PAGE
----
By lunchtime the weather had settled into heavy rain which was to persist for the rest of the day. The slopes of Vesuvius are a National Parkand we ate our lunch hastily just below the summit car park (970 m) in a fenced area of Genista aetnensis scrub over lava dating from the last eruption in 1944 . Unfortunately, the bryophytes in this area proved to be mundane, consisting largely of a mass of pleurocarpous mosses such as Brachythecium albicans, Homalothecium lutescens and Rhynchostegium megapolitanum. Another lava flow at 565 m, probably dating from the 79AD eruption that entombed Pompeii, had been colonised by a more varied and scattered selection of shrubs and trees and proved much more interesting. Grimmiales dominated many rock surfaces: Grimmia laevigata and G. lisae were abundant, G. decipiens and G. pulvinata frequent and G. ovalis rare, whilst other species included Hedwigia stellata , Fossombronia husnotii, Mannia androgyna, Plagiochasma rupestre and Porella cordaeana.

By this time members of the party were both wet and cold, and it was difficult to detect any disappointment when the leader failed to detect a suitable stopping site on the lower slopes of the mountain. We made an early return to Salerno, having had (as we had expected) a most memorable and successful day but also wondering what more we might have achieved had the conditions been more favourable.


Tuesday 28 February

We spent our last full day on the south side of M. Accellica. We were driven up a track to 830 m, spending the morning at about this altitude before walking down into the village of Giffoni Valle Piana at 200 m, bryologising en route. For the first time we were in a landscape with many mature trees, including olives at the lower altitudes, large, well-spaced sweet chestnuts in a wood-pasture community at somewhat higher levels and some beech woodland. The early spring flowers included Galanthus, Hepatica nobilis and Scilla biflora and a beautiful crocus, C. imperati (C. neapolitanus). This splendid foreground and the backdrop of the mountain ridge, with its upper slopes lightly covered by snow and frosted trees, every detail visible in the clear light of a fine, crisp day, provided some of the most memorable scenery of the trip. Not surprisingly, the epiphyte flora was rich and we recorded 10 species of Orthotrichum on bark ( O. affine, acuminatum, diaphanum, lyellii, rupestre, schimperi, shawii, stramineum, striatum and tenellum ) as well as O. anomalum and O. cupulatum on rocks. Leucodon was much more abundant at this altitude than in the lowlands. For the first time there was a distinctly northerly element to the flora, including a few Boreo-arctic and Boreal-montane species(Distichium capillaceum, Mnium thomsonii, Myurella julacea, Plagiobryum zierii, Plagiopus oederianus, Pterigynandrum filiforme, Lophozia alpestris, Preissia quadrata), and it was strange to see these in the same area as such typical Mediterranean plants as Cheilothela chloropus, Dialytrichia mucronata, Gymnostomum viridulum and both species of Southbya. Jeff found Barbula crocea on tufa in a spring, and other notable species on limestone rock outcrops, shaded soil and roadside banks included Campylophyllum calcareum, Ditrichum gracile, Funaria muhlenbergii , Mnium marginatum, M. stellare, Philonotis marchica, Pseudoleskea incurvata, Schistidium elegantulum, Timmiella anomala, Jungermannia atrovirens, J. pumila, Lophocolea minor, Pedinophyllum interruptu , Porella arboris-vitae and P. cordaeana. Near Mercato there were some good populations of the fragile-leaved Dialytrichia mucronata var. fragilifoli , both on trees and on a rock face (the latter with sporophytes). In some places it was growing very close to the type variety, and did not appear to differ in any way in its ecology. The final tally from this rich and varied locality was a very impressive 146 taxa.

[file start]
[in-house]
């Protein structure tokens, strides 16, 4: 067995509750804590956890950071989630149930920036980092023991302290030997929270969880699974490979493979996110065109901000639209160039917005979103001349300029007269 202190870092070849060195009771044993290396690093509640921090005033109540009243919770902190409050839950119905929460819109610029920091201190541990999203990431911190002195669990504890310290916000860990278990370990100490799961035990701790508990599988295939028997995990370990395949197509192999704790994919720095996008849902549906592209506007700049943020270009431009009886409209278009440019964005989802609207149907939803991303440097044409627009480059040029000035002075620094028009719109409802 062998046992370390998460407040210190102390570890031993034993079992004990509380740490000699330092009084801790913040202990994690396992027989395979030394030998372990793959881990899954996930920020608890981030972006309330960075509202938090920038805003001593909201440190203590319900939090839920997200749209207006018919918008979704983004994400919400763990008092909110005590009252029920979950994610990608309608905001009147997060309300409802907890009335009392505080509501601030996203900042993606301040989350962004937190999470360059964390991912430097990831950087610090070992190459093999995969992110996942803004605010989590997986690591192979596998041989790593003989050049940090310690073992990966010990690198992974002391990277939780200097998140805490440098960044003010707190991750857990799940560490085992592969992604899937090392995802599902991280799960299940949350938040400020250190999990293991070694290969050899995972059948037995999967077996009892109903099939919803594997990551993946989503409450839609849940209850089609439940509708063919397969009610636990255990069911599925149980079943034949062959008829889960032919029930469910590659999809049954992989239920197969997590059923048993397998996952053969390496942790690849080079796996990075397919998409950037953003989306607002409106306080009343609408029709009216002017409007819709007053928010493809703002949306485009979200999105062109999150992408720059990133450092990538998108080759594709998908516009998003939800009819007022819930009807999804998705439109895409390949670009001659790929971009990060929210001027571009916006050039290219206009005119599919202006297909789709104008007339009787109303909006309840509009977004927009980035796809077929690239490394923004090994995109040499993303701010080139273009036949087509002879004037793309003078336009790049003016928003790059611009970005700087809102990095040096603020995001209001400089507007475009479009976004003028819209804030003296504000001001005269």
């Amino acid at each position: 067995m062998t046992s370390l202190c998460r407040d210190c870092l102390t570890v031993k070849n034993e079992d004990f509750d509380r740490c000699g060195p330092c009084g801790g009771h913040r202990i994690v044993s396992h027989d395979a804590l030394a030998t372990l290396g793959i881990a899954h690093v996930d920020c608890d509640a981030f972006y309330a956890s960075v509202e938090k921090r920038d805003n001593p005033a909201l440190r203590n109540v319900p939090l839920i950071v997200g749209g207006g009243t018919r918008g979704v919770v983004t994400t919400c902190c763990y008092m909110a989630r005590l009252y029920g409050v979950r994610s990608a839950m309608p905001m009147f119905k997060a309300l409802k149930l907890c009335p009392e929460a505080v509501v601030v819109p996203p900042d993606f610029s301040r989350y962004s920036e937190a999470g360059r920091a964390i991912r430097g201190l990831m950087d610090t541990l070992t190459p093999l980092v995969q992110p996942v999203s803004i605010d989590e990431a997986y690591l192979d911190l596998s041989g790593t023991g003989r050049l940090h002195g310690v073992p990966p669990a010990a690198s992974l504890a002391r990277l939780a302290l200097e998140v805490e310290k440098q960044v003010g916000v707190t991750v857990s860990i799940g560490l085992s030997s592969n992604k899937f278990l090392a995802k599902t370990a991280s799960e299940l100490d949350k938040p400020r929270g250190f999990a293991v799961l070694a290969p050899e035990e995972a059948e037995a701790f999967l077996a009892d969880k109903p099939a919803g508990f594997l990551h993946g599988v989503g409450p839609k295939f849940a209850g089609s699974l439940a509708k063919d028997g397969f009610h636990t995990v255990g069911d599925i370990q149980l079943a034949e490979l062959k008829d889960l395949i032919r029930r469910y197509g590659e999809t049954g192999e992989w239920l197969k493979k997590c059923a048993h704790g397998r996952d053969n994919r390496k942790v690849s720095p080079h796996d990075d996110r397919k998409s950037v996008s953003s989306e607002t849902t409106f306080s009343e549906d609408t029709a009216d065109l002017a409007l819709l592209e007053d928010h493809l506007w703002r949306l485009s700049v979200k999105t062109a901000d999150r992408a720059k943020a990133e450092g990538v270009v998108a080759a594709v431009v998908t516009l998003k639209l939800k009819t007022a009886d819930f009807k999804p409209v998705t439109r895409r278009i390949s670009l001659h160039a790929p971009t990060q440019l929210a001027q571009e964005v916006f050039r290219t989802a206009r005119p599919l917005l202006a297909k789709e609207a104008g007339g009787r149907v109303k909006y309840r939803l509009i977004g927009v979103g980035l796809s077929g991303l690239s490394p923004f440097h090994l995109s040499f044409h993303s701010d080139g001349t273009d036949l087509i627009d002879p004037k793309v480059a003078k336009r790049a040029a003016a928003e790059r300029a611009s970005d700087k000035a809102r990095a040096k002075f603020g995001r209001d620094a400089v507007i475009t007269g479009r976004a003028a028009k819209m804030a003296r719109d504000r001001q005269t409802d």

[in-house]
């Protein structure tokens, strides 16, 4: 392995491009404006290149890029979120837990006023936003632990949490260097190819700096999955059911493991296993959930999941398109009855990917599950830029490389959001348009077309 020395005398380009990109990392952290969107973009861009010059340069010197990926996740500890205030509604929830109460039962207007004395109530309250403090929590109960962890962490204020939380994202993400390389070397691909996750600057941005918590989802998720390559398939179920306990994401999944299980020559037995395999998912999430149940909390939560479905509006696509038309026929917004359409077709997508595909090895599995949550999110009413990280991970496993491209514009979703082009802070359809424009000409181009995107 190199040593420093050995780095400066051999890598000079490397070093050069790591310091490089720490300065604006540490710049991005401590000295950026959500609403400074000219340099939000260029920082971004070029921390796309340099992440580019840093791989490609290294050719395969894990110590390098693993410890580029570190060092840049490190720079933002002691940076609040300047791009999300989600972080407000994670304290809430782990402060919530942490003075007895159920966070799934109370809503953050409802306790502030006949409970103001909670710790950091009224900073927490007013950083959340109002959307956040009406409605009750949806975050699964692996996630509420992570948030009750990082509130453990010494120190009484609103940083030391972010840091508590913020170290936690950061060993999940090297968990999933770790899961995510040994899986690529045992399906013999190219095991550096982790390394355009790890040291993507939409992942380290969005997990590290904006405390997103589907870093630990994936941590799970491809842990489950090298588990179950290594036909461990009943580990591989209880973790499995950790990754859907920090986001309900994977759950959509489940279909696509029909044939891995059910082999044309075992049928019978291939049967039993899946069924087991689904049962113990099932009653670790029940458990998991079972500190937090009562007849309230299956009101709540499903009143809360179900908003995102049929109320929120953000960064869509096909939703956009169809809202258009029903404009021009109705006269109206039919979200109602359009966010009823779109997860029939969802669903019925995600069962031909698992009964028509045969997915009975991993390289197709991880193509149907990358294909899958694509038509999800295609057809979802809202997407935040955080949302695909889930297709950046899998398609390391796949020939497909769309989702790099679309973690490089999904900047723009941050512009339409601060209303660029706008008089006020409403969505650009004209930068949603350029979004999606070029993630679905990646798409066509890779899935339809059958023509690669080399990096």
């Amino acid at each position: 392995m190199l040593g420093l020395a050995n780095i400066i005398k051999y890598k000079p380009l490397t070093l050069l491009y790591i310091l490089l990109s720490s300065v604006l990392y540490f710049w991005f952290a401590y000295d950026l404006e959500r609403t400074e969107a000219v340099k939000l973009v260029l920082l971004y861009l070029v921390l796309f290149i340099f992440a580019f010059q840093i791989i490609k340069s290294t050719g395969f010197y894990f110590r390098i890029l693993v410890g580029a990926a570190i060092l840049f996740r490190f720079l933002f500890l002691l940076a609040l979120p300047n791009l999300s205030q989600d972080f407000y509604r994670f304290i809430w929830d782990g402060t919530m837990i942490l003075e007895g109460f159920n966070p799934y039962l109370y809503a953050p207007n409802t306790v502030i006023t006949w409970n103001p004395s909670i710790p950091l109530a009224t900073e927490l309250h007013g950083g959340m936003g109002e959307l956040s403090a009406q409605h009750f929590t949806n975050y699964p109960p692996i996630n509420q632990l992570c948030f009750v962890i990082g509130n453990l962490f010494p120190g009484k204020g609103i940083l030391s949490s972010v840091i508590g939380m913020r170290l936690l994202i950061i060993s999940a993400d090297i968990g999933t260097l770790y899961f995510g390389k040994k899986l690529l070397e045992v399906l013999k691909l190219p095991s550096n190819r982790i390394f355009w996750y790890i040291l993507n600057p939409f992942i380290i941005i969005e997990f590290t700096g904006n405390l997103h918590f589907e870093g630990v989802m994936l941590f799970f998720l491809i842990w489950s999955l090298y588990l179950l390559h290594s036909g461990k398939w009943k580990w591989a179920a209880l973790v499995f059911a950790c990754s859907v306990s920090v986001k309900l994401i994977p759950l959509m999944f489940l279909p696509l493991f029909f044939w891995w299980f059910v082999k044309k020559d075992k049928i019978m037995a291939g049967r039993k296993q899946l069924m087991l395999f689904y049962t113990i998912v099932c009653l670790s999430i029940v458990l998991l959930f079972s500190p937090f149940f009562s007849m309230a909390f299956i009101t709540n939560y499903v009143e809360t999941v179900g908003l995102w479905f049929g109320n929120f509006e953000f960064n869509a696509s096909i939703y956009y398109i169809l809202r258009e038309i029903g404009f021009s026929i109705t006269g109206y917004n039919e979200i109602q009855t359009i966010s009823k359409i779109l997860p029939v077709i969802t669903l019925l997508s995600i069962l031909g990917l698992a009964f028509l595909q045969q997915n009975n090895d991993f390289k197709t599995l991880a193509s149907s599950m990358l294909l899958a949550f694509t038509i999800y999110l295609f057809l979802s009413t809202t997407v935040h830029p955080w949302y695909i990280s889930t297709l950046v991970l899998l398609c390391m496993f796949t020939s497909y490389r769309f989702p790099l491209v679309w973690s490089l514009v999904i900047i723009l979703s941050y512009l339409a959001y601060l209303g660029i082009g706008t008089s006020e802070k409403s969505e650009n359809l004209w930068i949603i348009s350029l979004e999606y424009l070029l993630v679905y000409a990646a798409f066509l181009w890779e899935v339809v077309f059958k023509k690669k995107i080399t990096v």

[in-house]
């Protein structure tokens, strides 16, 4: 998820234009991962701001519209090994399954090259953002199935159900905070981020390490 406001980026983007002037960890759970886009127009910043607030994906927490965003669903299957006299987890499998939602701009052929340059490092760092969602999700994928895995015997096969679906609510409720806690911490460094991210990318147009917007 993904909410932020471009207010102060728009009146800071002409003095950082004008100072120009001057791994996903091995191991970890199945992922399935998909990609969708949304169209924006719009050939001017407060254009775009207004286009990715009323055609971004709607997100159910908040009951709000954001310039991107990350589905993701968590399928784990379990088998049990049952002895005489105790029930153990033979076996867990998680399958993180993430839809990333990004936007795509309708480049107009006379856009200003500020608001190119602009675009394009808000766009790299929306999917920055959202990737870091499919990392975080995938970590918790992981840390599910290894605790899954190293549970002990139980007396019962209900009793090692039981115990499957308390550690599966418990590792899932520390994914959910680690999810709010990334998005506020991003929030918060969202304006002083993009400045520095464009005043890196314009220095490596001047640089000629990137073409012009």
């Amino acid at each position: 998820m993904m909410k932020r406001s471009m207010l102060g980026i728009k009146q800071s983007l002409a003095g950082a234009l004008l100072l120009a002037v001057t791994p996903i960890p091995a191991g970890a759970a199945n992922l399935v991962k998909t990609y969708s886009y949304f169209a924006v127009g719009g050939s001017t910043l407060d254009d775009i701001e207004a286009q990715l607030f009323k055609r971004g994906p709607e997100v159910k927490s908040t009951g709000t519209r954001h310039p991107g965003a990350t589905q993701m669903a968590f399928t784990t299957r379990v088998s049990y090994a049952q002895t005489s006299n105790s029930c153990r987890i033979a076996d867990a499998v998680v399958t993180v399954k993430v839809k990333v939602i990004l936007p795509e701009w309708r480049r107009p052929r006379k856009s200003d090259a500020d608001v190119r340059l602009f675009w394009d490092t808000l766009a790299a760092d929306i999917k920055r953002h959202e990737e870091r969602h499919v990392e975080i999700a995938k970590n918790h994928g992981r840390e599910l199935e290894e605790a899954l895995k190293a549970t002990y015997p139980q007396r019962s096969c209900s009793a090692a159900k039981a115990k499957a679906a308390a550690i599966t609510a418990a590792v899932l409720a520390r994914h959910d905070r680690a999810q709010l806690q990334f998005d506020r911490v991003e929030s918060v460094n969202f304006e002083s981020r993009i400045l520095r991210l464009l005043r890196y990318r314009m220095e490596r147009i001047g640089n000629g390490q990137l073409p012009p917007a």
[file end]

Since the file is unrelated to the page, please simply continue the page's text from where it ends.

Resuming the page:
The long walk down to Giffoni Valle Piana ended in surreal fashion as the town Carnival was in full swing, and we picked our way through the procession of floats, troupes of participants, many in costumes and masks, and the spectators lining the road. The more memorably disturbing participants included a group of giant hands, a float laden with giant syringes and cigarettes followed by an ambulance, and a man in a nun’s costume which opened to reveal a priapic red devil.